Sweetshrub (Calycanthus floridus, below) is native to much of the eastern United States. It’s not commonly found in gardens due to its unremarkable form and foliage, but I’m certain that it deserves greater consideration for shrub borders, and particularly for plantings at the partially shaded edge of wooded spaces. Sweetshrub’s April flowers are distinctive, though a bit unusual in color (reddish-brown) and form, but they are notably fragrant and long lasting. Planted in full sun the shrub will form a compact, six foot tall spreading mound, but in a shady situation it will often be considerably taller and open branched.
In my garden I’ve planted several sweetshrubs in the dense shade between a tall blackgum and bigleaf magnolia, so they have grown to nearly eight feet tall. The branching is very open, much as I would expect from any shrub planted in the forest’s understory, but the shade does not deter flowering so that every branch tip carries a flower or two.
Somewhere through the years I saw a photograph of a yellow flowered sweetshrub (Calycanthus floridus ‘Athens’, below), and when my son was in grad school at the University of Georgia my wife and I often visited the gorgeous state botanical garden nearby where several were prominently planted. As often happens, I fell in love at first sight, and kept an eye out to purchase one for my garden. Several years ago I found a couple that I planted in the shade of the bigleaf magnolia, but lazy idiot that I am, one perished within weeks when I failed to water it. Fortunately, the other survived my neglect, and now it gets along without any care at all.
The yellow sweetshrub flowers a few weeks later than the red, even though the yellow gets a bit more sun. I usually figure that more sun will result in earlier flowering, but that’s not the case with the yellow flowered sweetshrub, and whether it is truly later blooming or just in my garden, I don’t know. References say that the yellow flower is more fragrant than the red, but I can’t tell any difference, though my sense of smell is horribly lacking. Some days I can smell one or both, and the next day neither. This lacking I blame on myself, not the sweetshrubs.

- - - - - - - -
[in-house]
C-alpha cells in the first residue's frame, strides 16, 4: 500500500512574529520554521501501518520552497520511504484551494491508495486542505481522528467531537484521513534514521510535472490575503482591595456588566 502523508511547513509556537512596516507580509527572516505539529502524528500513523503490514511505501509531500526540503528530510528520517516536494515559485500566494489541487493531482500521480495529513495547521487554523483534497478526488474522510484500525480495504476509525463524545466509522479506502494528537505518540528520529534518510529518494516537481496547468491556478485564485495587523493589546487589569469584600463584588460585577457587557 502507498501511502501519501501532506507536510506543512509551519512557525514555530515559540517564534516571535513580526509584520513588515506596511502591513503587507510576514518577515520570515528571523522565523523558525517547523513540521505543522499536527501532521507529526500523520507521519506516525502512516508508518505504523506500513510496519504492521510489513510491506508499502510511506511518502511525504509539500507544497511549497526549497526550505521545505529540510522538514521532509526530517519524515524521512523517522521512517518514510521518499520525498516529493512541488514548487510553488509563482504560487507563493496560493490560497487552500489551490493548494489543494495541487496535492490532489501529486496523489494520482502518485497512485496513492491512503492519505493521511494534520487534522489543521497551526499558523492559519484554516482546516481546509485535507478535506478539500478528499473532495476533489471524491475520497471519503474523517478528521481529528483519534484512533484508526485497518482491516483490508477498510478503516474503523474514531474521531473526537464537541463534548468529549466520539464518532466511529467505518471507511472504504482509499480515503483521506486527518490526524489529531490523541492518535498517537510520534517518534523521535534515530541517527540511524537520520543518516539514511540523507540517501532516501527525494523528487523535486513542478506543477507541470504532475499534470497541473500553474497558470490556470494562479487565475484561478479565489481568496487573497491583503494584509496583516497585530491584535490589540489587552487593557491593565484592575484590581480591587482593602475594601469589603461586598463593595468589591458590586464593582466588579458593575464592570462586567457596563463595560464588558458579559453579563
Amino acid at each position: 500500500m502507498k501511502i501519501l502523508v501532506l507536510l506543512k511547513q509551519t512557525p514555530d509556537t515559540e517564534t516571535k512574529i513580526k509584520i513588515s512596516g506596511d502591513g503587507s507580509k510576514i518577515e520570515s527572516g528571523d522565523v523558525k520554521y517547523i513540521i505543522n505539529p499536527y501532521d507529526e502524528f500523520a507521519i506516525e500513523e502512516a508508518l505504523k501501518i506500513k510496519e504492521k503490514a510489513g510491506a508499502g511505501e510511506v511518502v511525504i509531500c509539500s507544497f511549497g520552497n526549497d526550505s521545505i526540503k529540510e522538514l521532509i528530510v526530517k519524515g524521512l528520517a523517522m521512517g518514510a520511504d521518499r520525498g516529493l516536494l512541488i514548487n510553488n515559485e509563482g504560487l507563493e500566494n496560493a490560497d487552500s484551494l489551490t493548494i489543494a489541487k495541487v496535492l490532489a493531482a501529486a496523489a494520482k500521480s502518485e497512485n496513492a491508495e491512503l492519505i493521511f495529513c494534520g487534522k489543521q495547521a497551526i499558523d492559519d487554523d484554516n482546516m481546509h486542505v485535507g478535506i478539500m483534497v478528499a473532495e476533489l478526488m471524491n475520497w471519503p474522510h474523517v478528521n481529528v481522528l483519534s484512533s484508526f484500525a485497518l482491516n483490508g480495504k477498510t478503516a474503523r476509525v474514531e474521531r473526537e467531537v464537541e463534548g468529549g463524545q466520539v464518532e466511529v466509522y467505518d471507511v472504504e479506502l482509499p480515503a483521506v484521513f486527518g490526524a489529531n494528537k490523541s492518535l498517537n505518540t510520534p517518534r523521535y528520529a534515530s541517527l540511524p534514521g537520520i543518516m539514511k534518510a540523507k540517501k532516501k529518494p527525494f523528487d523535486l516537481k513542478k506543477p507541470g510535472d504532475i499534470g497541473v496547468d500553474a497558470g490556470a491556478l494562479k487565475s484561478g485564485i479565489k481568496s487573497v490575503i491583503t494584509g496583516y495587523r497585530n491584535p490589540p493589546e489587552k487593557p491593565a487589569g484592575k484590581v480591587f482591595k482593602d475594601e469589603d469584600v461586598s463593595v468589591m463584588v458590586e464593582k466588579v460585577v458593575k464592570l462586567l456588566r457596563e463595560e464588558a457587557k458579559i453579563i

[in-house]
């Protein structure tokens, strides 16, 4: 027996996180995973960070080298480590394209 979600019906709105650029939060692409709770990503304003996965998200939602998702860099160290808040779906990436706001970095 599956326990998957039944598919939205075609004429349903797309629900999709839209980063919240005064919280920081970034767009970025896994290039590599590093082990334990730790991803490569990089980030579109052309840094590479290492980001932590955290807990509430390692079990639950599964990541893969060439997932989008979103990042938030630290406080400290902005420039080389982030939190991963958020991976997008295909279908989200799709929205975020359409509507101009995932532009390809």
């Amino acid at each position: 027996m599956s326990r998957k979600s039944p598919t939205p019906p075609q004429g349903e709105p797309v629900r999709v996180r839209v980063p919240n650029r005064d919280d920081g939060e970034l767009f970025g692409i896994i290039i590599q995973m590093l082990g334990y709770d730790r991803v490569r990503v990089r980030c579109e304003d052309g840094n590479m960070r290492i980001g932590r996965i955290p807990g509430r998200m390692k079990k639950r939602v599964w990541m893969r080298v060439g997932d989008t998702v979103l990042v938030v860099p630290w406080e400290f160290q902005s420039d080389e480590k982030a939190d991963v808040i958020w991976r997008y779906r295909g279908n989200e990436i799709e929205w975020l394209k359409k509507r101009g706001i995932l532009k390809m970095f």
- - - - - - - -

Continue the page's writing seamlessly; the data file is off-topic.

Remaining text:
In any case, as often happens when love is rushed, the thrill wears thin sooner than later and now I prefer the red flowered sweetshrub. The red has glossier, darker green foliage than the yellow, and though this is likely to be because of where I’ve planted it, the simple fact is that the red looks a bit better. Both are wonderful, and I don’t mind that they grow with a sparsely branched, open form in the shade. In fact, there is no plant in my woodland area that I favor more. Many shrubs don’t flower at all or grow well in similar circumstances, and for the fragrant and unusual blooms alone sweetshrub is worth growing.
Beside the red flowered sweetshrub I’ve planted a red bottlebrush buckeye (Aesculus pavia, above), and though it was quite open in form when young, now it has filled in considerably. It’s compound leaves are large and glossy, and it has become quite attractive in this wooded area, even when it’s not flowering. The red flowers are superb, but short lived by comparison to the sweetshrub.
Black chokeberry (Aronia melanocarpa, above) is native to much of the eastern United States, but it’s habitat ranges from wetlands to dry hillsides. I’ve planted several in an area of the back garden that is fed by a trickle of a spring so that the subsoil remains damp, even when the surface appears dry. In this difficult area chokeberry and buttonbush (Cepahalanthus occidentalis) thrive. To my thinking, neither plant is well suited to the front of the garden. They tend to be irregularly shaped, and lower branches are often bare with foliage only on the upper half of the shrub. However, irregular shape and bare lower branches don’t mean that the chokeberry is ugly, and its flowers and fruit are also quite nice.